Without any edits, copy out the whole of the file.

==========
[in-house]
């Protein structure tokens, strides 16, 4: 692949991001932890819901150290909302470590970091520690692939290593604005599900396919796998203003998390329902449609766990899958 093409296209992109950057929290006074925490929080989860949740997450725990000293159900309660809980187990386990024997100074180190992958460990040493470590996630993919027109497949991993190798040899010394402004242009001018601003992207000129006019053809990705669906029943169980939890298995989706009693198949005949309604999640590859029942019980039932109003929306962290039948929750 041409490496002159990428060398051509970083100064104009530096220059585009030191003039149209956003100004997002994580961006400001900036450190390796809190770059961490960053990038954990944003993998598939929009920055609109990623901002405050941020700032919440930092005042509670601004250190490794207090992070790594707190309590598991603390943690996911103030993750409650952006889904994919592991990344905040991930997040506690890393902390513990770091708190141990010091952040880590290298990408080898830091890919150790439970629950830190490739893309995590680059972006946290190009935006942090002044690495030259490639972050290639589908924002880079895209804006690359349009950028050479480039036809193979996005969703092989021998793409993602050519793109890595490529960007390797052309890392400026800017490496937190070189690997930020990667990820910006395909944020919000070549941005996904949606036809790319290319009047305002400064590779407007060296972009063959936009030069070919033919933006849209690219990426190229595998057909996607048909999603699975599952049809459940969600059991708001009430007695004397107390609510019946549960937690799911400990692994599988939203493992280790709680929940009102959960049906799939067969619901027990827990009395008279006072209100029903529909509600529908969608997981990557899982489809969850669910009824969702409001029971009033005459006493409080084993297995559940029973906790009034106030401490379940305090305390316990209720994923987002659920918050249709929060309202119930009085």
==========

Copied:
[in-house]
């Protein structure tokens, strides 16, 4: 692949991001932890819901150290909302470590970091520690692939290593604005599900396919796998203003998390329902449609766990899958 093409296209992109950057929290006074925490929080989860949740997450725990000293159900309660809980187990386990024997100074180190992958460990040493470590996630993919027109497949991993190798040899010394402004242009001018601003992207000129006019053809990705669906029943169980939890298995989706009693198949005949309604999640590859029942019980039932109003929306962290039948929750 041409490496002159990428060398051509970083100064104009530096220059585009030191003039149209956003100004997002994580961006400001900036450190390796809190770059961490960053990038954990944003993998598939929009920055609109990623901002405050941020700032919440930092005042509670601004250190490794207090992070790594707190309590598991603390943690996911103030993750409650952006889904994919592991990344905040991930997040506690890393902390513990770091708190141990010091952040880590290298990408080898830091890919150790439970629950830190490739893309995590680059972006946290190009935006942090002044690495030259490639972050290639589908924002880079895209804006690359349009950028050479480039036809193979996005969703092989021998793409993602050519793109890595490529960007390797052309890392400026800017490496937190070189690997930020990667990820910006395909944020919000070549941005996904949606036809790319290319009047305002400064590779407007060296972009063959936009030069070919033919933006849209690219990426190229595998057909996607048909999603699975599952049809459940969600059991708001009430007695004397107390609510019946549960937690799911400990692994599988939203493992280790709680929940009102959960049906799939067969619901027990827990009395008279006072209100029903529909509600529908969608997981990557899982489809969850669910009824969702409001029971009033005459006493409080084993297995559940029973906790009034106030401490379940305090305390316990209720994923987002659920918050249709929060309202119930009085």